and descriptions of "volunteers" growing
my Little House in the Desert
californicum "celery weed"
This was a volunteer on newly purchased desert land growing in a partly
shaded area near my front door as well as in a heavily gravelled (grew
through the gravel) semi-paved area. Unsure what it was, I allowed
it to grow and develop and decided
that I liked its bright yellow tiny flowers beginning in late Winter and
early Spring. Fortunately for its species, the plant itself doesn't
care what I nor anybody else "calls" it as my later difficulties with a
dysfunctional "gardening" web site demonstrated. Given some ground
and some of its seeds carried into the area by wind or flood waters, it
Wikipedia describes Lomatium californicum as "a species of plant related
to the carrot and the parsnip which is known by the common names California
rock parsnip, celery weed, and California lomatium. It has blue-green
leaves which resemble those of celery in both appearance and taste, and
broad umbels of yellow flowers. Various parts of the plant have historically
had medicinal uses among Native American groups. This plant is native
to California and Oregon, where it is found in low elevation mountains
Its height and complexity of development does depend entirely on the growing
conditions that it finds. In windswept areas blasted by sand storms
it tends to remain quite small with often as few as a single flower stalk.
In areas with full sun throughout most of the long summer days it grows
to medium height, is encouraged by available ground moisture, and grows
so many individuals together in a single area that they almost appear to
be a single plant (but aren't). In an area protected from the winds
but with never any direct sunlight (shaded by my house's awning), one single
individual on my land grew to be quite large with a plethora of flower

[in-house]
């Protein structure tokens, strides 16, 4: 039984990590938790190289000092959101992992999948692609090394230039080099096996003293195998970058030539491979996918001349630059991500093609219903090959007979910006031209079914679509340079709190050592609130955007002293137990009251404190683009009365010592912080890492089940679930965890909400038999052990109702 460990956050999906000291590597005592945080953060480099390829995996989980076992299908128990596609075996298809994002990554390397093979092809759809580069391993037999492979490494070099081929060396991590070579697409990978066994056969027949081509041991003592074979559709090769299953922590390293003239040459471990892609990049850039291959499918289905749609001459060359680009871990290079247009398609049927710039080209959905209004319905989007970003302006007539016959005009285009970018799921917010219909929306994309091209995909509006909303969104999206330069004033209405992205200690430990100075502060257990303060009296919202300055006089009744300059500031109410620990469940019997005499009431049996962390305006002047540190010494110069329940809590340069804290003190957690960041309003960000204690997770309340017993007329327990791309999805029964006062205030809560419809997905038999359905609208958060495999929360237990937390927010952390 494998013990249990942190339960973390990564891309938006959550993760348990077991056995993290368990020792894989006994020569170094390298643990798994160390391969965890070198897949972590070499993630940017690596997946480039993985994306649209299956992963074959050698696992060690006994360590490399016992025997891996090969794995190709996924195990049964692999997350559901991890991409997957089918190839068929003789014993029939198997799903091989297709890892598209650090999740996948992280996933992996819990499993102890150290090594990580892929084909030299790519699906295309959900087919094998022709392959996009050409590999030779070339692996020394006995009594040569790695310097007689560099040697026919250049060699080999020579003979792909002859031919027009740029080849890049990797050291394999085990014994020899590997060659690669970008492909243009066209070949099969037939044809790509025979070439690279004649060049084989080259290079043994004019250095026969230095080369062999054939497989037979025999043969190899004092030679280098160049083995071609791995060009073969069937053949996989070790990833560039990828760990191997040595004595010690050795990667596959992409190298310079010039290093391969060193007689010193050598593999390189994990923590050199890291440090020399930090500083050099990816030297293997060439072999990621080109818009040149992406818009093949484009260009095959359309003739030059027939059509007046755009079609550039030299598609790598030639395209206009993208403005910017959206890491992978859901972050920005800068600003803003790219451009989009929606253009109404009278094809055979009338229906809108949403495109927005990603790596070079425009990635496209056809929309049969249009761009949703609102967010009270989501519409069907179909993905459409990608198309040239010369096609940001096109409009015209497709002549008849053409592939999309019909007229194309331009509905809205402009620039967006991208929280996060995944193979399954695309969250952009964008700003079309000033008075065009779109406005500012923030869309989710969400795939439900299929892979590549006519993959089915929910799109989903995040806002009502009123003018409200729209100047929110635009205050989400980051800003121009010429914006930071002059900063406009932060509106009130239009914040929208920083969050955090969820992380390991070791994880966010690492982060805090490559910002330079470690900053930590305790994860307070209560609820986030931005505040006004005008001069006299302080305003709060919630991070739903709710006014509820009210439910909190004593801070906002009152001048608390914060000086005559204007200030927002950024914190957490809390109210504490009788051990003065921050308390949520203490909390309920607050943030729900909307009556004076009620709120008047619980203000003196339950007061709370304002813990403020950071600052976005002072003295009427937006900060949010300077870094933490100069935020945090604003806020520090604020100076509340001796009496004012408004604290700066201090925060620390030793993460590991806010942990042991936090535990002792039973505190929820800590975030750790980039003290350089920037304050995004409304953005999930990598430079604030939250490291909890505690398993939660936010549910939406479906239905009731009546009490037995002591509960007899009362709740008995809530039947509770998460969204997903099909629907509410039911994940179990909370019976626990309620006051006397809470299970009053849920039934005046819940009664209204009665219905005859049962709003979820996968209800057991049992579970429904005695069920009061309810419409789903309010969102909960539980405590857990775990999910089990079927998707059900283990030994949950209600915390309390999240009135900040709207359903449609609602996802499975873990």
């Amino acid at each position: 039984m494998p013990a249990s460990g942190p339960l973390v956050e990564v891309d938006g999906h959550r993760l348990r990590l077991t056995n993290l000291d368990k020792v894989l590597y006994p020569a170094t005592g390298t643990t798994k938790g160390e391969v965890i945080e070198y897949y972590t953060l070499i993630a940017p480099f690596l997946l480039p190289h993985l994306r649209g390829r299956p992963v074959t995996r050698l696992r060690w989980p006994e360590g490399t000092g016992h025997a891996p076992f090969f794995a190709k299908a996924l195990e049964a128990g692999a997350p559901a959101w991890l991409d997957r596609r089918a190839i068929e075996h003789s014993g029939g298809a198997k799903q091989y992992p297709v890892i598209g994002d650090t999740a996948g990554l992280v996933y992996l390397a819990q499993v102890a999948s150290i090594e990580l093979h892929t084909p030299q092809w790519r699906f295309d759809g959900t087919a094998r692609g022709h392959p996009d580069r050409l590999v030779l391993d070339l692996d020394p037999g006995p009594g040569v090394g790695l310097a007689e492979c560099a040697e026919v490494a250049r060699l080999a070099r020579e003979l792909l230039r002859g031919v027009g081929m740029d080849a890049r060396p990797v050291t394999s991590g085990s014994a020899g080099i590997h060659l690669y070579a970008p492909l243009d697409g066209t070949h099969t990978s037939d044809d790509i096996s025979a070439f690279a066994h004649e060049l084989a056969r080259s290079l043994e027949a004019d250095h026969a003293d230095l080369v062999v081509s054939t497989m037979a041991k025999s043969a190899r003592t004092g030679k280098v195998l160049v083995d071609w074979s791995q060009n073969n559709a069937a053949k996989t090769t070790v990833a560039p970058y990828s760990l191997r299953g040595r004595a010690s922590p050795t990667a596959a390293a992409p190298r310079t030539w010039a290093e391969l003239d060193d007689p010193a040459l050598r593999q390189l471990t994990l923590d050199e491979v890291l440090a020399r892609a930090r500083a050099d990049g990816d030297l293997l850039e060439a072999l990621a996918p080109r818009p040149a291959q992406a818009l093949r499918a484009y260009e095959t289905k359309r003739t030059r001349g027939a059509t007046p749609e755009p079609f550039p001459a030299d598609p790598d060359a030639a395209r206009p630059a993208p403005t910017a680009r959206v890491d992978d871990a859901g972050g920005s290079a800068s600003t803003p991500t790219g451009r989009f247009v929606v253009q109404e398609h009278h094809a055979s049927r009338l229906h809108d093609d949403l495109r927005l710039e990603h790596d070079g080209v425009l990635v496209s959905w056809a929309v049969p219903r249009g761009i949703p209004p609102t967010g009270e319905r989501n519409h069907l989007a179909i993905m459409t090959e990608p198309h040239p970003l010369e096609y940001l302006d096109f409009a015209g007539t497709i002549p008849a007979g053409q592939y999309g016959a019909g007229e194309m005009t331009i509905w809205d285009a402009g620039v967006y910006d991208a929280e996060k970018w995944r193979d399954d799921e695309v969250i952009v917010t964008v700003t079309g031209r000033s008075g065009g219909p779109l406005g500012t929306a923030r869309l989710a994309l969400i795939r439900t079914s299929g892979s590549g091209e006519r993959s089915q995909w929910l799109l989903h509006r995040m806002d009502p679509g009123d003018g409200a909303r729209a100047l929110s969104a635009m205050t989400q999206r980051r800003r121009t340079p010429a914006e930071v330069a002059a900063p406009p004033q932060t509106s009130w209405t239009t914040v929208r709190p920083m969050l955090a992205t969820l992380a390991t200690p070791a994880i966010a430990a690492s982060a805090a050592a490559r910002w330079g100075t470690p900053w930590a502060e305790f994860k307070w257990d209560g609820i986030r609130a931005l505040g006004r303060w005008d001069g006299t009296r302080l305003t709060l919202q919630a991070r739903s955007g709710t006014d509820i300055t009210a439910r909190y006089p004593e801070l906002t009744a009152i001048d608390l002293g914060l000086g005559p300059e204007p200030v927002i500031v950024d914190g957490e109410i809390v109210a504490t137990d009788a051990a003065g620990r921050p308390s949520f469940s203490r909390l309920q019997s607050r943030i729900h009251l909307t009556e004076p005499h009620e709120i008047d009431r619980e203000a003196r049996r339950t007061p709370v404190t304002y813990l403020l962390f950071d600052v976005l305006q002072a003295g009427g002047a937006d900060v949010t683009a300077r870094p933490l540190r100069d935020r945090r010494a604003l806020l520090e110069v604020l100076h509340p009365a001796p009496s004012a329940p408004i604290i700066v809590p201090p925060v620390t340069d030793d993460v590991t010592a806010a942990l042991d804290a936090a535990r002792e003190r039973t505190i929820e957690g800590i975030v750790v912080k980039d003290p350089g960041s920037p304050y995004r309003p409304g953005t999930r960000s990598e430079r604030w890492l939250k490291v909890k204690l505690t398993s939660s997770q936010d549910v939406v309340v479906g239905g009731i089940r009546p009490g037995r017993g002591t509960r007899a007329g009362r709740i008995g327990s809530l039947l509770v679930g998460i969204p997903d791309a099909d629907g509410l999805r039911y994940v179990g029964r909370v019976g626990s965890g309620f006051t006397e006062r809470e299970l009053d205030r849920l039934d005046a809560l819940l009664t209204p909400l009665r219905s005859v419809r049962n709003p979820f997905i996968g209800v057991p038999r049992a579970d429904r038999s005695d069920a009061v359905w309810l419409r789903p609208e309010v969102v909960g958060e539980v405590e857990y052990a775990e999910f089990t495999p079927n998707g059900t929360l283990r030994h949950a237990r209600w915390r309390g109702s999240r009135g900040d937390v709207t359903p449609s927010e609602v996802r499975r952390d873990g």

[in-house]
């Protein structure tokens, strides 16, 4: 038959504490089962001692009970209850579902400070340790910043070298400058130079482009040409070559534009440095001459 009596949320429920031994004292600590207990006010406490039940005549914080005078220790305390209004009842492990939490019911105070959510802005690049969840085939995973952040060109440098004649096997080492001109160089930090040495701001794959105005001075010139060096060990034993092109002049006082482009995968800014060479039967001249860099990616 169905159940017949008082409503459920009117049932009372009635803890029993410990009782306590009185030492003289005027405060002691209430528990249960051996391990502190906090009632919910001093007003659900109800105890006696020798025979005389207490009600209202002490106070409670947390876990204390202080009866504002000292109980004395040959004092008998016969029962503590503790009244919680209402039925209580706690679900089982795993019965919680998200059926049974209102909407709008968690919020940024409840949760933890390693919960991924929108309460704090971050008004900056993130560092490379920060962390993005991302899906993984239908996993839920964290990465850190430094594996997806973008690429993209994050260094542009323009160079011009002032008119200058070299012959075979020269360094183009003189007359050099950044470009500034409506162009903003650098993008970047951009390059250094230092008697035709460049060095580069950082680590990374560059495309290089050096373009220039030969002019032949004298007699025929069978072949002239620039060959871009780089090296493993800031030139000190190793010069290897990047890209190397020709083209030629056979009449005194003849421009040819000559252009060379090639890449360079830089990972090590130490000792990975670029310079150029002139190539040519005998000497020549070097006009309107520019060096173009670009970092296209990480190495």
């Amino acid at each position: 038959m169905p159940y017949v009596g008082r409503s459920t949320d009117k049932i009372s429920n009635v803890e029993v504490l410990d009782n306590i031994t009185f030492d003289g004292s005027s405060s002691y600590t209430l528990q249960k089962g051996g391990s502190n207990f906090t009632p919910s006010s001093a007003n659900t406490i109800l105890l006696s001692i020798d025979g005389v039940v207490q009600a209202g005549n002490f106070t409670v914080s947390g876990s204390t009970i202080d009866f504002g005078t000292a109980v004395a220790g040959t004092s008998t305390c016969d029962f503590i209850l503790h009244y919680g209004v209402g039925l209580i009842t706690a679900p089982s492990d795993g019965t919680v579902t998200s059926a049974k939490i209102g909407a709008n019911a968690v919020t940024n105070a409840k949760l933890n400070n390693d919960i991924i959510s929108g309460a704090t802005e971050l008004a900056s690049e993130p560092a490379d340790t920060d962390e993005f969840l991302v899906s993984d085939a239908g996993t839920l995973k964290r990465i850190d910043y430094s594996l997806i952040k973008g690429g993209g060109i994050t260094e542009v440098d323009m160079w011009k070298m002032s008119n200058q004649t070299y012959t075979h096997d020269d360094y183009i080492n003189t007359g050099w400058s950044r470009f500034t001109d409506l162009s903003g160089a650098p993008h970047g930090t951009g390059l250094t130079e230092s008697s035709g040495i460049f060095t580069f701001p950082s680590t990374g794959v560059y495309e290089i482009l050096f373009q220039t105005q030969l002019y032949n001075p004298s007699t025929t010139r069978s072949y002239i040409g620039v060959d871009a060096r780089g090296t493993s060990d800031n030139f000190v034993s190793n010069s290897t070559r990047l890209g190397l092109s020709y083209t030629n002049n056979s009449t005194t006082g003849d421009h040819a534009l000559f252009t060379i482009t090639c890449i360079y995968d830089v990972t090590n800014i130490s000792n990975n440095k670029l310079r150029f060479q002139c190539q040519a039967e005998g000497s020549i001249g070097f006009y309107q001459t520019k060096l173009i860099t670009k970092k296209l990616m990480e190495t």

stalks heading out in all directions. On the edge of a properly
Amended and enriched garden plot, several comparatively taller than normal
individuals with multiple flower stalks spaced themselves about 12 inches
apart but *in* the prepared garden plot of Amended and enriched ground
the numbers that grew there remained quite short and underdeveloped.
It was only near that edge of the prepared garden plot (within a couple
of feet of where they chose to grow) that I had ever made an attempt to
transplant two of them from another part of my land. Although that
transplant effort about 080312 didn't seem to be doing all that well (didn't
die but didn't develop further either), it apparently provided sufficient
for a much more significant growing effort in 2009 right near where
I originally wanted some of the celery weed to announce that "we live here".
The plant is extremely drought tolerant and suitable for xeriscaping.
Only a very few of them ever received any water from me in the midst of
the usual total aridity of the Mojave Desert and most of the areas where
they chose to grow received at most the occasional brief desert rain storms
and, of course, the temporary flooding of the land during the late Summer
early Fall monsoon season. The plant has to be recognized as a weed,
growing wherever it chooses to grow, and invasive, in whatever numbers
the plant itself chooses to generate. As shown in the photos related
to this discussion, the foliage is a blue-green color.
I alluded to the identification problems relating to this weed earlier.
I started my search for the proper name of what I already had in some numbers
on my land with a dysfunctional "gardening" site search engine. Plugged
in the descriptors of the plant that the search engine requested and was
shown hundreds upon hundreds of plant photos, virtually none of which even
remotely resembled my plants. There was, however, sufficient similarity
to plants of the genus Lomatium that I used that as a starting point for
the rest of my naming search. The photos available on the dysfunctional
"gardening" site under the Lomatium genus were too different from the structure
of the blooms on the actual plant that I had to dismiss them as inadequate.
So I went to the Google search engine, plugged in Lomatium, and was referred
to the CalPhotos.berkeley.edu web
site where I did a general search for Lomatium and found 376
of which this authenticated and authoritative photo of Lomatium
was a really good match to what the flowers and floral structure on my
actual plant looked like, as were several others of the photos on the base
page behind that enlargement. Confident that I had the proper identification
for the plant on my land, I submitted the first appearing photo above to
the dysfunctional "gardening" site to flesh out the "name only" line that
they included in their search engine. They subjected it to their
professed review process of several days and then accepted it for inclusion
on their site.
Getting that initial photo and the related information entered onto the